Anti-cancer “hand grenade” G202 in clinical trials

Anti-cancer “hand grenade” G202 in clinical trials

A cancer drug in development, G202, has had promising results in mice and is moving forward in clinical trials. A creative approach to drug design renders the molecule harmless until it reaches a tumor, where a specific tumor protein activates the toxicity of the compound. Researchers are hopeful about the applications for G202; cautious optimism is called for as it makes its way through the drug development process.

A cancer drug in development, G202, has had promising results in mice and is moving forward in clinical trials. A creative approach to drug design renders the molecule harmless until it reaches a tumor, where a specific tumor protein activates the toxicity of the compound. Researchers are hopeful about the applications for G202; cautious optimism is called for as it makes its way through the drug development process.

 

This past Monday, MyScienceWork looked at a potential new therapy for Alzheimer’s disease and brain injury, discovered thanks to effective communication between two fields of biomedical research. Now, scientists are testing in clinical trials an anti-cancer drug inspired by nature, modified with some clever molecular engineering, and capable of seeking out its target. Activated only in the presence of a tumor, the specificity of the drug spares healthy cells, the innocent bystanders in its path. The efficacy of the drug, G202, in destroying tumors in mice is described in the June 27 issue of Science Translational Medicine.

Thapsia garganica
Thapsia garganica, the source of a potential new cancer drug, G202.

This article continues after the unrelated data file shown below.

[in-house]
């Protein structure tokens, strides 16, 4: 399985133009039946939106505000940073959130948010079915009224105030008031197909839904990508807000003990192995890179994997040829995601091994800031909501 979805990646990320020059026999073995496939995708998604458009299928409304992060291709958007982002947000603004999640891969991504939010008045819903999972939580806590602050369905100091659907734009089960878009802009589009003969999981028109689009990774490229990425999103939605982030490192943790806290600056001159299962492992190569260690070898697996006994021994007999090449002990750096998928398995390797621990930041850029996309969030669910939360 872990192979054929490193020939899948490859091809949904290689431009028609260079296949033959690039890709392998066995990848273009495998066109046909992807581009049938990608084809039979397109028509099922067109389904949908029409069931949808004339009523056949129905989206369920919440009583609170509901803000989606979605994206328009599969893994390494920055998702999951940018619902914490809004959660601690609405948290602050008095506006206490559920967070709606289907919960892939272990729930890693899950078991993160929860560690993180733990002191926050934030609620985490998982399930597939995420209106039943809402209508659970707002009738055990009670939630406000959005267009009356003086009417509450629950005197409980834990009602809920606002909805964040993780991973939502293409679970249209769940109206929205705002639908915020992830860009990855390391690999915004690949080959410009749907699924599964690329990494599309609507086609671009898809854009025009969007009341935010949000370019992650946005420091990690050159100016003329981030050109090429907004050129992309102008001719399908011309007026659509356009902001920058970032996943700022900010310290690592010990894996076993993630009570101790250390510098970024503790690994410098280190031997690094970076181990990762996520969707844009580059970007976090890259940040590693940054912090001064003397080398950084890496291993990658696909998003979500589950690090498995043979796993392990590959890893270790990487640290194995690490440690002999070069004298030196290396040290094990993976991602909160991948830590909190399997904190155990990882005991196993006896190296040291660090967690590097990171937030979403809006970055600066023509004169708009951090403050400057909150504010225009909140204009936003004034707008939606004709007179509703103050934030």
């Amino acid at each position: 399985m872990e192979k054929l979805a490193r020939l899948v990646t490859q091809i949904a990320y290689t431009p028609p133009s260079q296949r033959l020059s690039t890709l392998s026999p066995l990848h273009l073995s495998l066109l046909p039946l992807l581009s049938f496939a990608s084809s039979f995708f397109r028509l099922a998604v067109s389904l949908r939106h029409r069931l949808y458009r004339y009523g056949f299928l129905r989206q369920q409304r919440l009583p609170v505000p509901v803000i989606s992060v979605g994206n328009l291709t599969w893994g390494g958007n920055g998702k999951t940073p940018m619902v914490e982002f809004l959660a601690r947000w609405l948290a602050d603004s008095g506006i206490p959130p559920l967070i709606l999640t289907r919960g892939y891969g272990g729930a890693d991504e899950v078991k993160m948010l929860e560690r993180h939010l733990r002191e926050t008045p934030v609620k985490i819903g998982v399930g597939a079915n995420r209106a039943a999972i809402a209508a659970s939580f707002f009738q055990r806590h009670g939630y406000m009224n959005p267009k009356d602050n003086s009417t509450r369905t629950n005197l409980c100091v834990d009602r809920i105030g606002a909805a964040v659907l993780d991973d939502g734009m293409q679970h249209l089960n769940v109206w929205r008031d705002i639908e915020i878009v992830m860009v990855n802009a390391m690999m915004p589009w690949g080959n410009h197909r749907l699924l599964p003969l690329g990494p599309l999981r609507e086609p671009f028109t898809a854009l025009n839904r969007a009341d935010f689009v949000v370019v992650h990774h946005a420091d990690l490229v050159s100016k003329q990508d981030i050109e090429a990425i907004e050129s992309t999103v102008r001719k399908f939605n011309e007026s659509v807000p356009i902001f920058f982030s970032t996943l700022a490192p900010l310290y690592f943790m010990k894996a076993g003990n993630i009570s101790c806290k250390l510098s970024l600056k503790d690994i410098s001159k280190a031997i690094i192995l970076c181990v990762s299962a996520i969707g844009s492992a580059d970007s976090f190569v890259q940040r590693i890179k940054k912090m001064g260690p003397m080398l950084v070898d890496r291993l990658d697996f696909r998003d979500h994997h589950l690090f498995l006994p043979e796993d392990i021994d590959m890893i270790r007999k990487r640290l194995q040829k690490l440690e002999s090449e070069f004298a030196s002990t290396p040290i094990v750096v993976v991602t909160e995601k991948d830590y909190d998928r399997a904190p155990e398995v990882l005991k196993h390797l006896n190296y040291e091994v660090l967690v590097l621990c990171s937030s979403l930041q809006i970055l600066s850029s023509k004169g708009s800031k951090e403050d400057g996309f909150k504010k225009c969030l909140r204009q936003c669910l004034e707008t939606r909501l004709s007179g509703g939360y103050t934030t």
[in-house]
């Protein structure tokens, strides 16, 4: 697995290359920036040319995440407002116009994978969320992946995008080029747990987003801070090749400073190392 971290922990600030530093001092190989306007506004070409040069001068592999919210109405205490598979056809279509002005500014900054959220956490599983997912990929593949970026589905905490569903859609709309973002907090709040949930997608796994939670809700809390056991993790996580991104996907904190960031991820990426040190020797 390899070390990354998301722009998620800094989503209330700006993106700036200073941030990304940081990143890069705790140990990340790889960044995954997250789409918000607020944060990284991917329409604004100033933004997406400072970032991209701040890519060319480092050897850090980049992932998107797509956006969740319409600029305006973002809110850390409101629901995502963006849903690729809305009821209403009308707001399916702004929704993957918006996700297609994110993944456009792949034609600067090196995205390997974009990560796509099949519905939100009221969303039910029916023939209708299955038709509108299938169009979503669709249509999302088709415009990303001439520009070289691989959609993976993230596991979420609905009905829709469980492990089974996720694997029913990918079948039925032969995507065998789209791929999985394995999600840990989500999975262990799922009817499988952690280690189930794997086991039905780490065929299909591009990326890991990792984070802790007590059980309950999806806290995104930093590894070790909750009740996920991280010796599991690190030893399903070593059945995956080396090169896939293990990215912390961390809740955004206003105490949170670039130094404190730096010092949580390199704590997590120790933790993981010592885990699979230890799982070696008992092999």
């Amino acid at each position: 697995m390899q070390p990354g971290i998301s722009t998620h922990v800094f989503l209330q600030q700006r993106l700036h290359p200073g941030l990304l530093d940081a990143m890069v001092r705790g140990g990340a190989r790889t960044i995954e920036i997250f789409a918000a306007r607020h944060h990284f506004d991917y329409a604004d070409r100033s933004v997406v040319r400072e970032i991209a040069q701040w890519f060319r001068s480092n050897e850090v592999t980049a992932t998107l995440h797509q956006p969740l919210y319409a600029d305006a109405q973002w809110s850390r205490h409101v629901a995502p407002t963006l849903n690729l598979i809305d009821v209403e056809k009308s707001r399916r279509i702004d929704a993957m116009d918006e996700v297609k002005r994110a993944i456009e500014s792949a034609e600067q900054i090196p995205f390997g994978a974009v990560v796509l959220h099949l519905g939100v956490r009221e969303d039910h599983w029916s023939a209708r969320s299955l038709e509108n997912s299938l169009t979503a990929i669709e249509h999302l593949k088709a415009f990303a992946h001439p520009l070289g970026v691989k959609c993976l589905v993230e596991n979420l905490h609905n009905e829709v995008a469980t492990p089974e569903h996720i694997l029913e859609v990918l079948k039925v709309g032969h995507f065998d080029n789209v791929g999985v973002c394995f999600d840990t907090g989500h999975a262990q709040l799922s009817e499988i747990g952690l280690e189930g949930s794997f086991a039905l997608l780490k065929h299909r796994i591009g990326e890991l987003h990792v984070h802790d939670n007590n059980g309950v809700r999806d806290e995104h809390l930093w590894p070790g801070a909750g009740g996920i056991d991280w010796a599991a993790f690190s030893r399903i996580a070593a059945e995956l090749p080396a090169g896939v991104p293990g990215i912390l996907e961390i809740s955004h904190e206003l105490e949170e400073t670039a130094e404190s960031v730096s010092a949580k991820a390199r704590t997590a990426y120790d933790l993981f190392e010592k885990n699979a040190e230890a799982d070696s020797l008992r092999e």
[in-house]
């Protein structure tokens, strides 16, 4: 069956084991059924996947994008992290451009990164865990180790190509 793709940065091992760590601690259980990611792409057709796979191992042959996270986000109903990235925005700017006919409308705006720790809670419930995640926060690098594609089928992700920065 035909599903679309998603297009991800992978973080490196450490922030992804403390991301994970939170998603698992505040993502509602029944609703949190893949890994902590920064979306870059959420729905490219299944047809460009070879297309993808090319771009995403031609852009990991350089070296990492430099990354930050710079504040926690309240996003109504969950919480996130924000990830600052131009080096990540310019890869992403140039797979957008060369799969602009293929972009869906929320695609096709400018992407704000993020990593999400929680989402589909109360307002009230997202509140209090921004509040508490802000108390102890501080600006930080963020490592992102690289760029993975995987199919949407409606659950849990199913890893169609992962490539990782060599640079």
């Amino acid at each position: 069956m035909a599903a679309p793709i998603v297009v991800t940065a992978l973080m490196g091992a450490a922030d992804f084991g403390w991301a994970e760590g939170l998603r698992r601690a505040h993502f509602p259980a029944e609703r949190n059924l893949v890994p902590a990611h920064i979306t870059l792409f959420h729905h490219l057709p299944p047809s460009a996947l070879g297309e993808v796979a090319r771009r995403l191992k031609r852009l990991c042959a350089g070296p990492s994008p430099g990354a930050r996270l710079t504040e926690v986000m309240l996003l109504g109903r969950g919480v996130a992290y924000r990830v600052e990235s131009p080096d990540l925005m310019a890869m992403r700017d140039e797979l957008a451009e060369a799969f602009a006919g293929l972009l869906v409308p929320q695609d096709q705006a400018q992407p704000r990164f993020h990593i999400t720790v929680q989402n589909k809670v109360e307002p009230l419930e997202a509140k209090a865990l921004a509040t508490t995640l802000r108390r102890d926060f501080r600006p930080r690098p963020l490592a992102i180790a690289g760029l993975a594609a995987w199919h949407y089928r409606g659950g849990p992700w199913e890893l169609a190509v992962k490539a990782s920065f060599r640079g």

A Mediterranean plant, Thapsia garganica, a simple weed, is the original source of G202. For millennia, the plant has been known to be poisonous to animals; in the days of desert caravans, it was called the “death carrot” for the unfortunate fate awaiting any camel that ingested it. Researchers at the Johns Hopkins Kimmel Cancer Center in the US and their Danish collaborators hoped to harness the toxicity of the plant in a controlled way that could be used to treat cancer in people.

They did so by taking apart the toxic compound, thapsigargin, produced by the plant and altering its chemical structure. The resulting prodrug, G202, is not active until it comes into contact with a particular protein produced by certain tumors. This prostate-specific membrane antigen (PMSA) is released by cells lining the outside of prostate and other tumors. Samuel Denmeade, the study’s lead author, uses the image of a hand grenade. The presence of PMSA essentially “pulls the pin” of the G202 grenade. In its active form, the drug is able to kill not only the tumor, but the blood vessels that provide it with nutrients.

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"The exciting thing is that the cancer itself is activating its own demise," says senior study author John Isaacs, Ph.D., professor of oncology, urology, chemical and biomedical engineering at Johns Hopkins.

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The recent G202 study looked at the effects of the drug on human prostate tumors grown in mice, and compared it to docetaxel, a chemotherapy drug already in use. G202 clearly came out on top, reducing by half the size of seven out of nine tumors; docetaxel achieved the same effect on only one out of eight tumors. Similar results for G202 were also seen in experiments with human breast, kidney and bladder cancer.

These promising results encouraged doctors to test the safety of G202 in a phase I clinical trial, involving 29 cancer patients at advanced stages of the disease. The next step, a phase II trial, will test the drug in patients with prostate cancer and liver cancer. No problems of resistance to the drug are expected to arise, as G202 works by blocking a protein essential for cell survival – the SERCA pump; without this molecule responsible for maintaining proper calcium levels, no cell could hope to survive.

Cancer is among the most troubling illnesses facing us today, likely to have an impact on nearly all of us, even if indirectly. Not infrequently, hopes are raised by the possibility of new treatments, only to be abandoned when safety concerns arise or efficacy proves less than expected. Given this context, it is important to keep in mind that G202 may not live up to its early success and survive the long, expensive, rigorous drug development process. Still, pursuing new therapies, with creative approaches drawing from multiple fields, is the only way forward, and even failure adds to our understanding of disease.